“Our project is mainly about raising people’s awareness of the value of these Mediterranean port-cities in order to see to it that they are preserved in a manner that is compatible with the needs of the local communities that live in them and their vicinity, and that is in line with the precepts of a responsible and sustainable tourism,” tells me Giorgio Risicaris between two rather lengthy phone conversations. Risicaris is the Project Manager and operates out of his office at DiCR-University of Florence. The excitement level is running high as partners are preparing for their consortium meeting in Tyre. For the Lebanese partners, the deadline is impending as they put the last touches to the Melkart regional handicrafts exhibition. At the Municipality of Tyre, the telephone is ringing off the hook: the media got wind of the event, which was highly publicised, and they are interested to get some more background information.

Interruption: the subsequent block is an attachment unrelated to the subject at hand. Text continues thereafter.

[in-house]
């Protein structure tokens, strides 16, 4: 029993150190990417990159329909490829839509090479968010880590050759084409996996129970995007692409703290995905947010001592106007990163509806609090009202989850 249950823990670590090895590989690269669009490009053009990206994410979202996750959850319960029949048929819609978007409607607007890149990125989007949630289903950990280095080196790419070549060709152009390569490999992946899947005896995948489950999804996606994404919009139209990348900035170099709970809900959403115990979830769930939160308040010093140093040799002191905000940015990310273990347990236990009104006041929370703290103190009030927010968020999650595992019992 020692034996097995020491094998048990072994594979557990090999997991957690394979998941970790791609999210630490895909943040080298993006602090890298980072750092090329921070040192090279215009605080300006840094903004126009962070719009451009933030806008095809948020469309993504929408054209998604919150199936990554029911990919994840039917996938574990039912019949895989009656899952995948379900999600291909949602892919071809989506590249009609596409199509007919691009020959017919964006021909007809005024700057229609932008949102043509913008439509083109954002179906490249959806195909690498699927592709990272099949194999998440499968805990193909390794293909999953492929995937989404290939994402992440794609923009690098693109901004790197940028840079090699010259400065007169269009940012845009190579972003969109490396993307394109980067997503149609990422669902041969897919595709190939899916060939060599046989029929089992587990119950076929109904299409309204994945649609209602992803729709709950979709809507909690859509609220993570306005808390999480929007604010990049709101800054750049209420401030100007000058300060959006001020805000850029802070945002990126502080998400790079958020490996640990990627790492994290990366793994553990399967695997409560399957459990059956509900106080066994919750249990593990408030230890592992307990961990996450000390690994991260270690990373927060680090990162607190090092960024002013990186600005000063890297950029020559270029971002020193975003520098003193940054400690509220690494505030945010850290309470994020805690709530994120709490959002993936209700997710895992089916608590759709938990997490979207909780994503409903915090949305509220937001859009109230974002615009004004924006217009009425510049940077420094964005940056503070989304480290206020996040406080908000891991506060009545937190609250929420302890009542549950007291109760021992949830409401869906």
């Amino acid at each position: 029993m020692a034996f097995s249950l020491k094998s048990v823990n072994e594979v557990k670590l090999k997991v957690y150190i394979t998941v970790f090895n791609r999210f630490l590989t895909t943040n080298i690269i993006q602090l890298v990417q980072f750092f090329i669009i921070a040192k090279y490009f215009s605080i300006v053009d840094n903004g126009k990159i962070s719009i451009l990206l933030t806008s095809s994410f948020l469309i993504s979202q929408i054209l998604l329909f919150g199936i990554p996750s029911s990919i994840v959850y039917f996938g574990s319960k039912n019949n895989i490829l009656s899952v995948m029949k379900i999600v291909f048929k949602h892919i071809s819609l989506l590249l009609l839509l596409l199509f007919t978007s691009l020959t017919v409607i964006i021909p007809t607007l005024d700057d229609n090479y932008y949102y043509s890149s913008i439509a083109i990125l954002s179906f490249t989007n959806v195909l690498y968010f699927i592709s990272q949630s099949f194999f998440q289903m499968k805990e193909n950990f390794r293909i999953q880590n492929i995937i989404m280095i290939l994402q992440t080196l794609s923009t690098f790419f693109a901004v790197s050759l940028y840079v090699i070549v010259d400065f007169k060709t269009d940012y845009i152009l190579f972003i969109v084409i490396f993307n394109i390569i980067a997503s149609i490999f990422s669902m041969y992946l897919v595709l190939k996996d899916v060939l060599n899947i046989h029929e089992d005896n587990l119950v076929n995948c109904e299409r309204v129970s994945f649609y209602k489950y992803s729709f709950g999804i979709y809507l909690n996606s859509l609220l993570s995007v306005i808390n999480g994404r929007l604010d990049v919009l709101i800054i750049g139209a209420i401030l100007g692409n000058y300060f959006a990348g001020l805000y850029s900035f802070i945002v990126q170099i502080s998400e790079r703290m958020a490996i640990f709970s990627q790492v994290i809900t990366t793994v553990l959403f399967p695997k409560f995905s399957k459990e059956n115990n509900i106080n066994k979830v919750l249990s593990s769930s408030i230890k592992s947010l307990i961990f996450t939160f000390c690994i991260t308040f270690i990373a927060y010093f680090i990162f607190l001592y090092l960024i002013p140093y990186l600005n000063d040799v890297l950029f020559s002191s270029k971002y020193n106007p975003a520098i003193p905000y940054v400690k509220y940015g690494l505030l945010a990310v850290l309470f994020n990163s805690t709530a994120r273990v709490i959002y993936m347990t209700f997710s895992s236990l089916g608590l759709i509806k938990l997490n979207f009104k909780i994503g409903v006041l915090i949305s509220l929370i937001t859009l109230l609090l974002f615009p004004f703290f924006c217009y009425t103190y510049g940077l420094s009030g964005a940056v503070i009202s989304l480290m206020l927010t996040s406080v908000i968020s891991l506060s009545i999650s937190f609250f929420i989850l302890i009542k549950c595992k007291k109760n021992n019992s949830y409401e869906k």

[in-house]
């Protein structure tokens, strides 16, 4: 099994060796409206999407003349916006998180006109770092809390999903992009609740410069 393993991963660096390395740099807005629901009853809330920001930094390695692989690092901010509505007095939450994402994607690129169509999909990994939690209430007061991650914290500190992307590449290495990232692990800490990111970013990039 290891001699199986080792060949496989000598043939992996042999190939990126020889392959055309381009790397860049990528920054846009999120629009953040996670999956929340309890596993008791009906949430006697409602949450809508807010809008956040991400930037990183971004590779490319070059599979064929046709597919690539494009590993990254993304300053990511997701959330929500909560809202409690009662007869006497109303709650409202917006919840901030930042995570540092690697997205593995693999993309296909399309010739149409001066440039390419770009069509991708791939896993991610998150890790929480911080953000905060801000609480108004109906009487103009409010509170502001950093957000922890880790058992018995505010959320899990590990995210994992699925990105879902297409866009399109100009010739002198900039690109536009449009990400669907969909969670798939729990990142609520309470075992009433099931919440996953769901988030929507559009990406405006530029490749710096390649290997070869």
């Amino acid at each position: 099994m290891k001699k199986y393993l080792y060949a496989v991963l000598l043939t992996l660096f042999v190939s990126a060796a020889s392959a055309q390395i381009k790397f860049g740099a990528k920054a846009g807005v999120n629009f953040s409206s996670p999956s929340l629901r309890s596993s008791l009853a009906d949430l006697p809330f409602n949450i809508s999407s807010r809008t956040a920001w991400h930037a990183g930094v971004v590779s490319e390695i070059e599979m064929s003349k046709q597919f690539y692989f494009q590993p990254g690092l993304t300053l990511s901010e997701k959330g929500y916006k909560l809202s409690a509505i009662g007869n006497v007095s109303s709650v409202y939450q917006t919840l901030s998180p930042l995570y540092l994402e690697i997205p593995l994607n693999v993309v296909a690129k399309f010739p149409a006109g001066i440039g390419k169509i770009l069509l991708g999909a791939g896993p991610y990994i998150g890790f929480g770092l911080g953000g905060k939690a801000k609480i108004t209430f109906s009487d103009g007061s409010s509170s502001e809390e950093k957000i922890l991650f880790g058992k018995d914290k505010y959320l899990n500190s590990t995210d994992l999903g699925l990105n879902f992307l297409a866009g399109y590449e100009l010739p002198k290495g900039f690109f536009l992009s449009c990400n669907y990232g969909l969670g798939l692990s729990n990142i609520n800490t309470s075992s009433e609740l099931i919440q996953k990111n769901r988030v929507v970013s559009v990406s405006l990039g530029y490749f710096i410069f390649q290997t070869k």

Although it is still an assumption, Tyre is considered to be the first Phoenician city-state and has some signs of habitation going back to 6000 B.C, and the Municipality is building its new approach to the development of its tourism on this assumption. “We have a lot to offer - says Mayor Hassan Dbouk as he shows around the Melkart exhibition for handicrafts and local produce - and the challenge is not to just promote our history, but also our local culture, our products, our markets, and our way of life. We have the most beautiful beaches in Lebanon, did you know that?” I didn’t. I only discovered them upon my first visit to Tyre at the occasion of the meeting, and they are indeed clean and beautiful and quite competitive with those of Byblos, the rival Phoenician city further north that gets all the limelight. I also discovered the old city, cosily huddled around the bay and quite vulnerable to the unruly development that has germinated recently.

As the Lebanese partners, two dynamic ladies and their young assistant, drive me down from Beirut to Tyre, all the conversation revolves around the prospects the project opens for the future. According to them, all the information gathered should serve as the basis to elaborate management plans for Tyre, which is crucial for its sustainable development. Liliane Barakat speaks first: “There is a rupture between the old and the new that needs to be bridged – she says - and what we have managed to accomplish through the project is to break this barrier in people’s minds and get them to think in terms of a continuum: what was done in the past affects our present and what we do today shapes our future.”